The Irish manufacturing industry has seen fantastic growth in recent years, and here’s Brian Evans discussing why its’ a strong performing sector.

Bank of Ireland business banking saw 29pc growth in the SME mid-market manufacturing sector lending from 2017 to 2018, as well as a 37pc increase in lending in Q1 2019 over the same period last year. This is on the back of a strong growth in the manufacturing sector, as evidenced by the Manufacturing PMI which has recorded 71 consecutive months of month-on-month growth.

“We have seen an increase in working capital requirements in Q1 2019 which our clients tell us was in response to increased demand from their customers in the UK and Europe. In Q4 of 2018 and Q1 of 2019, manufacturing managers told us they were building inventory to mitigate potential supply disruptions at predictable prices in advance of Brexit at the end of March,” said Brian Evans, head of manufacturing at Bank of Ireland.

While the sector’s performance has been nothing short of very impressive, manufacturers are still faced with many challenges with international trade tensions being the biggest issue given the affect it has on supply prices and demand for products.

Brexit is also expected to have a massive impact on the sector. With the extension of Article 50 from the end March 2019 up to the end of October 2019, this has brought continued uncertainty as to the post Brexit trading relationship. However, it has also extended normal trading conditions and allows manufacturers more time to establish direct and indirect exposure to the UK market and to implement a suitable plan for post Brexit scenarios.

“In the case of a hard Brexit, with tariffs implemented, we would expect to see demand reduce immediately in the UK market.”

“In the case of a hard Brexit, with tariffs implemented, we would expect to see demand reduce immediately in the UK market and we can anticipate that Irish manufacturers of short shelf life, easy to replicate consumer products with low margins, to be impacted soonest and to the greatest extent. Other companies will have to reorganise their supply chains to avoid importation through the UK and develop new suppliers in the EU.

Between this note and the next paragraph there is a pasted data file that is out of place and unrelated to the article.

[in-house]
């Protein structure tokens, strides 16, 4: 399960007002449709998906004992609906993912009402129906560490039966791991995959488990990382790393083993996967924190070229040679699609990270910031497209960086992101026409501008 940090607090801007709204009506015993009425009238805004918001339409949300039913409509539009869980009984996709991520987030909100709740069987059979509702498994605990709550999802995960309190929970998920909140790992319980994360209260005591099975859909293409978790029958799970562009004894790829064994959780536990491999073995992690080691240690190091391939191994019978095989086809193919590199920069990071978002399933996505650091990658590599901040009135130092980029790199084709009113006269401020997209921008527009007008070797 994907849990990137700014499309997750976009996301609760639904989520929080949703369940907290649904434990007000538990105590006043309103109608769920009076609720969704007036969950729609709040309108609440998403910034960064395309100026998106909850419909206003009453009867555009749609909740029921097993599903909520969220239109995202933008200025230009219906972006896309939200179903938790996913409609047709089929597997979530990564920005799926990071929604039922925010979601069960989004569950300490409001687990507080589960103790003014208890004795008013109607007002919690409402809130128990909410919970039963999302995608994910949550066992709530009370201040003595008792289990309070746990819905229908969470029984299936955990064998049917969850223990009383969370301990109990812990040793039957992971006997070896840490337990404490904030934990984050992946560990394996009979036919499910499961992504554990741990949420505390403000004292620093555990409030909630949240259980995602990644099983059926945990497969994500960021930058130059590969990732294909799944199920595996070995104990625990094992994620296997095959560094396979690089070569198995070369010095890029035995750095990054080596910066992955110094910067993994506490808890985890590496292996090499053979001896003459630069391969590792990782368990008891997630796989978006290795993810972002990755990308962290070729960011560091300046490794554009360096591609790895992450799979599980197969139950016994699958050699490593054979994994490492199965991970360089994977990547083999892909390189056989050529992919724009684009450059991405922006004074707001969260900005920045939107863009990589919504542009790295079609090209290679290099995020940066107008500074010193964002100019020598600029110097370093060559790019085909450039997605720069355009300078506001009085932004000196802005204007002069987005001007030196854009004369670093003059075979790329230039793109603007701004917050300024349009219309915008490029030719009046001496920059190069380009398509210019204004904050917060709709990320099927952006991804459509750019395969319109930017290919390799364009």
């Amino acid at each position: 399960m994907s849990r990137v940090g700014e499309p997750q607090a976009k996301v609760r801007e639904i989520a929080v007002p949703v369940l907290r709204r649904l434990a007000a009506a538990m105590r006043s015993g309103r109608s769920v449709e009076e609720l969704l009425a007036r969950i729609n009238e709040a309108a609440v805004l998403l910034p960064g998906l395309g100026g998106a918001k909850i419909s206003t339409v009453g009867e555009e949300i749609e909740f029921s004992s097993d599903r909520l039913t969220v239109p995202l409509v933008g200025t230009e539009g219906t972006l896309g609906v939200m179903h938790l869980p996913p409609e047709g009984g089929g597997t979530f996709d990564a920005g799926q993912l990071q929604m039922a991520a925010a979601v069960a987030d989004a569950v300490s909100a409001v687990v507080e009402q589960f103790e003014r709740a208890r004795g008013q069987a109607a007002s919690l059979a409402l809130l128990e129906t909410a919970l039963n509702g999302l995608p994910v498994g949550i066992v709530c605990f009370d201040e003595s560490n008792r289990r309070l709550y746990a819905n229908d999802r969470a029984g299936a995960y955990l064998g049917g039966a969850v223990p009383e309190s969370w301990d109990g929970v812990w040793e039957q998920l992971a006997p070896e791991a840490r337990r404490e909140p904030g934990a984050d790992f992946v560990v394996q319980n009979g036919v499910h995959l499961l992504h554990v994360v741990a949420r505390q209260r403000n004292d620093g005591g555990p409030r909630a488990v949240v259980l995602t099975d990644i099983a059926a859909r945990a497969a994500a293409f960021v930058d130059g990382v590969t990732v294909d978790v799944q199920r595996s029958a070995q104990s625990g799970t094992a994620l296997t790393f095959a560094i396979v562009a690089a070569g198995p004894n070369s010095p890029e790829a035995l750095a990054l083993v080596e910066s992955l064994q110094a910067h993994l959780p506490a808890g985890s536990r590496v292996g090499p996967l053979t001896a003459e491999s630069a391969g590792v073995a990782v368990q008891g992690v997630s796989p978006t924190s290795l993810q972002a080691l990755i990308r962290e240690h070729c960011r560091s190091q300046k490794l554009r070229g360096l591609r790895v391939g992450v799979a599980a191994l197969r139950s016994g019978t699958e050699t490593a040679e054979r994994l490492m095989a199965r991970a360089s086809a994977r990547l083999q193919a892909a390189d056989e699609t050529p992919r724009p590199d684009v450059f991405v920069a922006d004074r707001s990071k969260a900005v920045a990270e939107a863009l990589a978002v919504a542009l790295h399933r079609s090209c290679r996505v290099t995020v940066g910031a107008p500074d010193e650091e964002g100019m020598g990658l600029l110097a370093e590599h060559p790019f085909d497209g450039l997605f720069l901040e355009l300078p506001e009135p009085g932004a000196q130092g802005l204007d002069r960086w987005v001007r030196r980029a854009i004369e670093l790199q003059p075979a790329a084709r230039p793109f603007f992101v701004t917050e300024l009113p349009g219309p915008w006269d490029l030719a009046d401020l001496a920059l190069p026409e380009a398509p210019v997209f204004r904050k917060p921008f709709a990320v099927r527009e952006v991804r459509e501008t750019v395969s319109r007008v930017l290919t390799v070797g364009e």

“Brexit will also bring opportunities for Irish companies to displace some of the £21bn of imports from the UK. We anticipate as we get closer to a UK exit later this year, some companies will tie up working capital to grow their raw materials and finished goods inventories. We are working closely with these customers helping them to manage their cash flow, spreading the cost of buying assets and developing new export market opportunities,” said Evans.

Coinciding with the challenges of Brexit, staff recruitment and retention is proving very difficult for manufactures in Ireland with four in ten Irish manufacturing SMEs stating that hiring skilled staff is a “key challenge”. Outside of Dublin, retention of production staff is a real challenge for more than one in three manufacturing companies.

“Brexit will also bring opportunities for Irish companies to displace some of the £21bn of imports from the UK.”

As companies scale up by adding more new people, new processes, new products and product ranges, new premises, increased markets and more complex service solutions, the increased complexity will generate many challenges that will need to be overcome.

Discussing scaling in the sector, Evans said; “First of all we believe that companies that are well positioned to scale are companies that have a product(s) or service(s) already developed and in the market. They are revenue generating for a number of years and are looking to achieve growth through systemising their business processes. When a business is able to scale their operations, this means that they are able to handle a growing amount of work or sales in a capable, cost-effective manner.

“We believe that companies that are well positioned to scale are companies that have a product(s) or service(s) already developed and in the market.”

Asked about advice he would give a manufacturer in 2019, he finished with four tips; “I would suggest companies to overcome the challenges to scaling up, which are:

  • Systemise management processes to include the creation of strategy, process management, people management, execution of activities in daily, weekly and monthly activities.
  • The engagement of your management team and extended team of employees in the management process is paramount to your success.
  • Develop key employees into leadership and decision making roles.
  • Ensure that cash flow is managed appropriately to support the strategic and tactical initiatives. Management need to develop their ability to predict the resources required to make the growth strategy happen.”